By: Douglas Moser |
The state agency charged with regulating electric utility rates is investigating ways to prevent or mitigate future large and sudden rate hikes like Massachusetts consumers saw last fall after electric prices surged as a result of a spike in natural gas prices.
The Department of Public Utilities in its order to investigate will look into pricing and purchasing of basic electric service and wants to evaluate whether other options for how electric companies bid for electricity can even out price increases.
At the same time, two local state legislators asked the department for information on its decision last fall to allow electric utilities, including National Grid, to raise its electric rates by more than one-third.
“The fact of the matter is we have been approached by residents since the winter about those costs,” said state Sen. Kathleen O’Connor Ives, D-Newburyport. “This is exactly the type of initiative that’s necessary.”
O’Connor Ives, whose district runs from the coast to Haverhill, Methuen and part of North Andover, and state Rep. Diana DiZoglio, D-Methuen, asked DPU for information about its decision last year to approve the rate hikes the utilities sought in order to determine whether the hike was necessary or could have been done differently.
“I fully support this investigation,” DiZoglio said. “The residents of my district have been calling me regarding exorbitant increases and I’m very concerned about those residents.”
Jake Navarro, a spokesman for National Grid, would not comment on whether the company supports any of the ideas in the investigation, but said the price of natural gas will be the biggest determinant in electricity prices.
“We’re actively participating in the proceeding related to that investigation,” he said. “We’re certainly supportive of ways to help lower the costs of energy for customers in New England.”
The House Committee of Post Audit and Oversight also is investigating the approved rate increase, though O’Connor Ives and DiZoglio said they have not been working with the committee yet.
DPU’s investigation, ordered on April 9, will focus on high costs and a low number of bids utilities get from electricity suppliers. Less competition potentially could result in higher electricity prices. The order laid out three potential actions to address those two issues, but they focus on allowing the utilities more flexibility in soliciting electricity bids.
One of the options would allow utilities more flexibility on how and when they ask for bids, which now happens every three or six months, to entice more electricity suppliers to bid while keeping the price from fluctuating in very short time periods. It looked to Rhode Island’s system for the idea.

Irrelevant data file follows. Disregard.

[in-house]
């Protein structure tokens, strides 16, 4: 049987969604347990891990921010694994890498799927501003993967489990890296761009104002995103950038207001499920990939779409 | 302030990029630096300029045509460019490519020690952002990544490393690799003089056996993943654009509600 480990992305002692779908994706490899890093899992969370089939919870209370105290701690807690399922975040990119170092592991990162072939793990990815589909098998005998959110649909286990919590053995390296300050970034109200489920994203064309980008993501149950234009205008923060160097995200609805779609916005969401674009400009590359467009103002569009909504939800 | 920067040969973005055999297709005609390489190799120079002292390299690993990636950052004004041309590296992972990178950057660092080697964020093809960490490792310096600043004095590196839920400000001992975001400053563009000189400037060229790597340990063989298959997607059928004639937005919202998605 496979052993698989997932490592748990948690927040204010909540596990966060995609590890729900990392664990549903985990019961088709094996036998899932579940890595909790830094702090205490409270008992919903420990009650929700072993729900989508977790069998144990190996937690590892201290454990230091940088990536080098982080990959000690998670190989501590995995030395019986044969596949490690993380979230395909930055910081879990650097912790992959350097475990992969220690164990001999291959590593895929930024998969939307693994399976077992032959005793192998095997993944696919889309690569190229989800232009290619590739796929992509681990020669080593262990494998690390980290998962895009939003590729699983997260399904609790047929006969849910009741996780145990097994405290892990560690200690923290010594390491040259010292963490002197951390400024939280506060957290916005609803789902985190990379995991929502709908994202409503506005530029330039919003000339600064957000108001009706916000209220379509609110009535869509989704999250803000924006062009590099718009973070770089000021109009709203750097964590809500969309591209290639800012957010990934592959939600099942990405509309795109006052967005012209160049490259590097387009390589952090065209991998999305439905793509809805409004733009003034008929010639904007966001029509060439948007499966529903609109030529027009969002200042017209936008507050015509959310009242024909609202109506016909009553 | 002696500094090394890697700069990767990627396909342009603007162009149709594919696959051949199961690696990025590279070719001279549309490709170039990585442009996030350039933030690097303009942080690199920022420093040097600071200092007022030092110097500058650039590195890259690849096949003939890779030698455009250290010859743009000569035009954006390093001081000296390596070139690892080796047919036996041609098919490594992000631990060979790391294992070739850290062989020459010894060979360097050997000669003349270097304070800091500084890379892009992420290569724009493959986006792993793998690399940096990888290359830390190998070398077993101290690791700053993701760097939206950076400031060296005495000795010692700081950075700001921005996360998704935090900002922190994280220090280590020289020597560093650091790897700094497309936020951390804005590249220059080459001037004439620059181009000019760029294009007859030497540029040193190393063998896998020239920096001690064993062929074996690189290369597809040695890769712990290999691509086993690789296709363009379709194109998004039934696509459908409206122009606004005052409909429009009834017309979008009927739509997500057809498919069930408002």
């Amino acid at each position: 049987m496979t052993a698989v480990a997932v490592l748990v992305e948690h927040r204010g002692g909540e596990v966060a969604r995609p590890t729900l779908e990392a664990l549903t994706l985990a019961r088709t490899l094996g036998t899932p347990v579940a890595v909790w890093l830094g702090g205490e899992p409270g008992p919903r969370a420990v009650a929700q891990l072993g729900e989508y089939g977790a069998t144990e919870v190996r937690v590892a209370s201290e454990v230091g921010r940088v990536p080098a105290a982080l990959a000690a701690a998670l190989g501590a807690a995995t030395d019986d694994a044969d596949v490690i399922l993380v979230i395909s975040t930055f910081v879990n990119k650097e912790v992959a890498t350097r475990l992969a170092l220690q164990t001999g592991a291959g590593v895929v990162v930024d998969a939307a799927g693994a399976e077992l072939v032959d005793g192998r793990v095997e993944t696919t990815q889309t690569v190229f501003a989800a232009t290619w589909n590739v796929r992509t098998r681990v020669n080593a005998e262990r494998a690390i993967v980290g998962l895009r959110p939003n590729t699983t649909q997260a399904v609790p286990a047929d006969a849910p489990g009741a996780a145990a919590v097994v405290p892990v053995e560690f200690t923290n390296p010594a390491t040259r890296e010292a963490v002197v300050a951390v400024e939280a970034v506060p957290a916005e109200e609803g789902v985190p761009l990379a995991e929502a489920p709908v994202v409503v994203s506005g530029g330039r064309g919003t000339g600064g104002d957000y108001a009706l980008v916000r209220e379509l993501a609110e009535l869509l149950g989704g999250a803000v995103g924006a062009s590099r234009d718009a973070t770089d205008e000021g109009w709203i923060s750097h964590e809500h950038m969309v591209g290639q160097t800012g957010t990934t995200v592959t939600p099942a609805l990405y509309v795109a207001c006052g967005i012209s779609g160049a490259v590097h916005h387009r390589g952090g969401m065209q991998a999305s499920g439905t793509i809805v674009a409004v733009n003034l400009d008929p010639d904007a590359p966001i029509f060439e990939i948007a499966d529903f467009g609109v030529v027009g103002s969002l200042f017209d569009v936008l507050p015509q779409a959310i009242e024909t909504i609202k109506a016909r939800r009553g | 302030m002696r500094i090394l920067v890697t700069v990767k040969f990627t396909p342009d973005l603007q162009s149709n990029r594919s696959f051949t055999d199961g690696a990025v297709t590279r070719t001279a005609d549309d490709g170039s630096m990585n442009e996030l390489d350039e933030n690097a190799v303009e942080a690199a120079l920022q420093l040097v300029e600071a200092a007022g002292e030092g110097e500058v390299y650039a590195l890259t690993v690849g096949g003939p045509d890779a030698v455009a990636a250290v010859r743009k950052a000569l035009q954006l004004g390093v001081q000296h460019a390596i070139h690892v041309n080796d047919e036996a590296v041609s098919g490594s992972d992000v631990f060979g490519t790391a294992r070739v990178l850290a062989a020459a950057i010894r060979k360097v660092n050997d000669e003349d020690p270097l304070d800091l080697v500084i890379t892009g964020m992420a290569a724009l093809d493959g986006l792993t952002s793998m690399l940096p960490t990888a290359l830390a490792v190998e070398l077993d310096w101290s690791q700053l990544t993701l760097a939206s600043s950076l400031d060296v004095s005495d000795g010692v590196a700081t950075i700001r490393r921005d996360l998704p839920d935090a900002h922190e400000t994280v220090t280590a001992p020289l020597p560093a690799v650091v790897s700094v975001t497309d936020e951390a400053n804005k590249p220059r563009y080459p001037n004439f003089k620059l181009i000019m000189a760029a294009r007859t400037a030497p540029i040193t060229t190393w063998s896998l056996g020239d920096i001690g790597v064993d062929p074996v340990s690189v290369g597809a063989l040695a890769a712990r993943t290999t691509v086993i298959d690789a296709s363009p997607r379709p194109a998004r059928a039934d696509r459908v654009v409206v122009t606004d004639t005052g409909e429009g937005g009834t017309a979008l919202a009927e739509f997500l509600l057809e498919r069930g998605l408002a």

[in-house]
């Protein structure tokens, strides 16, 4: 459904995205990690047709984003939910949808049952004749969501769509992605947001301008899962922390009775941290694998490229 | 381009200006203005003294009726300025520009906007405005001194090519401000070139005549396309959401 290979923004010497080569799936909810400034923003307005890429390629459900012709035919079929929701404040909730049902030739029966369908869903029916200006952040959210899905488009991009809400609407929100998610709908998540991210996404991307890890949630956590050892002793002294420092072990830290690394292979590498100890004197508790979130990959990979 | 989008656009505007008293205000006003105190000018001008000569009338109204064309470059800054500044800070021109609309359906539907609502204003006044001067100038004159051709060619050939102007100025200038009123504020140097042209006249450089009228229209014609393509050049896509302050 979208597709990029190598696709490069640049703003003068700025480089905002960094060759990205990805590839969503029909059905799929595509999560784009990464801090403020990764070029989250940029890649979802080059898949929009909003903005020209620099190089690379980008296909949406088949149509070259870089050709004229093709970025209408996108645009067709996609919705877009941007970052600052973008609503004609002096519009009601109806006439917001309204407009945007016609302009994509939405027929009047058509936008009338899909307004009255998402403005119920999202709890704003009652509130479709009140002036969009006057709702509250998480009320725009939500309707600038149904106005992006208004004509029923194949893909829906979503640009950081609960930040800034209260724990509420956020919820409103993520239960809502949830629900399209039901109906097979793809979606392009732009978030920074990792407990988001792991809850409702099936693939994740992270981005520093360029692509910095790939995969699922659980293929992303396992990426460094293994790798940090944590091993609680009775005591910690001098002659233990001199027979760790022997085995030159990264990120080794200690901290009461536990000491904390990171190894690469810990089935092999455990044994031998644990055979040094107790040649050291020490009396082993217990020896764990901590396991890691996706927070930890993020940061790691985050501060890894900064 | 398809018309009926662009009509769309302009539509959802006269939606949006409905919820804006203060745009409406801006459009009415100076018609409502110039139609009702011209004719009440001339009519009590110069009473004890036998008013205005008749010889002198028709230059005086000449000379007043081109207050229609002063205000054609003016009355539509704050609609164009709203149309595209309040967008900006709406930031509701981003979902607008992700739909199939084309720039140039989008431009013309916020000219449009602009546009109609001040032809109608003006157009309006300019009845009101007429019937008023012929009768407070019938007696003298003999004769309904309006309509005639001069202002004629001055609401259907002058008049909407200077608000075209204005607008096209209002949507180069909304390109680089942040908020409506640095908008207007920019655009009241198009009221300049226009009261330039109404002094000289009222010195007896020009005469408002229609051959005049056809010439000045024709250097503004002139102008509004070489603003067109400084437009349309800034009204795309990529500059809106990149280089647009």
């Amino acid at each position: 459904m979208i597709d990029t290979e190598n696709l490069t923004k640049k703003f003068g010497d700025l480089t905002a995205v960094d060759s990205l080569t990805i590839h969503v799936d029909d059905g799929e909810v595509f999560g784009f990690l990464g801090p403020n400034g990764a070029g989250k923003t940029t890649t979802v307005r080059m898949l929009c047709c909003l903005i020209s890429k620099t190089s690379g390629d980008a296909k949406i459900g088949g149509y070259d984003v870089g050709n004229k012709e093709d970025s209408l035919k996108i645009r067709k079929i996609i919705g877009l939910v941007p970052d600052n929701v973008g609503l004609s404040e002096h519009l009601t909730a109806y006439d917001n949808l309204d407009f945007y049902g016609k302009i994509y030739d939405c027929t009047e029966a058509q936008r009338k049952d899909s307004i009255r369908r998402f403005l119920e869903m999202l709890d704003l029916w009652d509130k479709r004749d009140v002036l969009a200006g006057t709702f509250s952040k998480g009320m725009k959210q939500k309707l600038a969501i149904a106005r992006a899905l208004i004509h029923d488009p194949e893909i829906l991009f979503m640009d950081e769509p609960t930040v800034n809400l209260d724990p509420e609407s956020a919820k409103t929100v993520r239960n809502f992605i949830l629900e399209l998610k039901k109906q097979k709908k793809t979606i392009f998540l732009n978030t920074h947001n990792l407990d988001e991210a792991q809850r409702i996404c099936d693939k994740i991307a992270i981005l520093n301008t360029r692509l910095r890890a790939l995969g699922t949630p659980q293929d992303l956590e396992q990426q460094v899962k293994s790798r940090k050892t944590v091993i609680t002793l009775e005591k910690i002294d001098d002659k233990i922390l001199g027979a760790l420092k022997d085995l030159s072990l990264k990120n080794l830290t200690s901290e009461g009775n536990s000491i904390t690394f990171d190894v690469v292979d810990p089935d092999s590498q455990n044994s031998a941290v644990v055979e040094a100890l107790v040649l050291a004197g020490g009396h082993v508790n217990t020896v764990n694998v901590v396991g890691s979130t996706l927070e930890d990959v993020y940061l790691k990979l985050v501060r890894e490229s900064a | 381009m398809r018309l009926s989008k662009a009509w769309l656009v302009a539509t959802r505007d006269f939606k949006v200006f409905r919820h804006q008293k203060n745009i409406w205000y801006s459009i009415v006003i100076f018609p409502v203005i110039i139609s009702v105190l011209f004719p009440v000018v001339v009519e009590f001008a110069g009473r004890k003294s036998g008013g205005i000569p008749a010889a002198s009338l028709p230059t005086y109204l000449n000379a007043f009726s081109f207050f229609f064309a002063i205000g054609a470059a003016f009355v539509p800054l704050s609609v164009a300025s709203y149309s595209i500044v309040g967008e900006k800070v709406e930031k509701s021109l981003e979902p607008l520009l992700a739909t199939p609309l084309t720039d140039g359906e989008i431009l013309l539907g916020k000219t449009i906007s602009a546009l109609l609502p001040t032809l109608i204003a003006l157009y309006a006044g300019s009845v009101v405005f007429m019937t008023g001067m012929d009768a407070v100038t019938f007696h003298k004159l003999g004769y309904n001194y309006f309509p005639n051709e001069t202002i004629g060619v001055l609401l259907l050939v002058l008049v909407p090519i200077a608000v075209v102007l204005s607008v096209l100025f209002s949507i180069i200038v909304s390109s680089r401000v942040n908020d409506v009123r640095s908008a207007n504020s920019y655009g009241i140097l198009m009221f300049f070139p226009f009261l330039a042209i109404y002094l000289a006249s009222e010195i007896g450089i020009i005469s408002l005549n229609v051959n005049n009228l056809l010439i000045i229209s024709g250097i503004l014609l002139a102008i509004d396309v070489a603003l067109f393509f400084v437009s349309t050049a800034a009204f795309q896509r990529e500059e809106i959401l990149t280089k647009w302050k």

DPU said in its order that it investigated, at then-Attorney General Martha Coakley’s request, whether last fall’s rate hike could have been spread out over a greater period of time, meaning the price increase could have been lower but longer lasting.
“After review and consideration of comments, the department concluded that such a deferral would not be in the public interest,” DPU said in its investigation order.
It cited potential “unintended consequences,” such as higher basic service prices “due to increased regulatory risk for suppliers.”
Utilities have pointed to the lack of capacity in gas pipelines as a major contributor to cost spikes, because during the winter residential heat sucks up much of the gas that flows into the state, leaving some power generators without a source of fuel.
With the closing of several coal-fired power plants, Massachusetts relies heavily on natural gas, which because of supply constraints can become much more expensive during the winter when demand is higher.
Secretary of Energy and Environmental Affairs Matthew Beaton said the lack of natural gas is a “regional problem,” and he said the governors of New England are to meet soon to discuss regional energy policies.
Department of Public Utilities Chairman Angela O’Connor said the department had removed a so-called “recalculation” to bills that sometimes resulted in additional costs when residential or small business customers switched from a utility’s basic service to another service called competitive supply. The recalculation will remain in place for larger businesses, O’Connor said.
Hoping to eliminate the need for customers to “hunt around” for a competitive supplier of electricity, O’Connor said the department is putting together a website where customers can shop and compare.
Material from State House News Service was used in this report.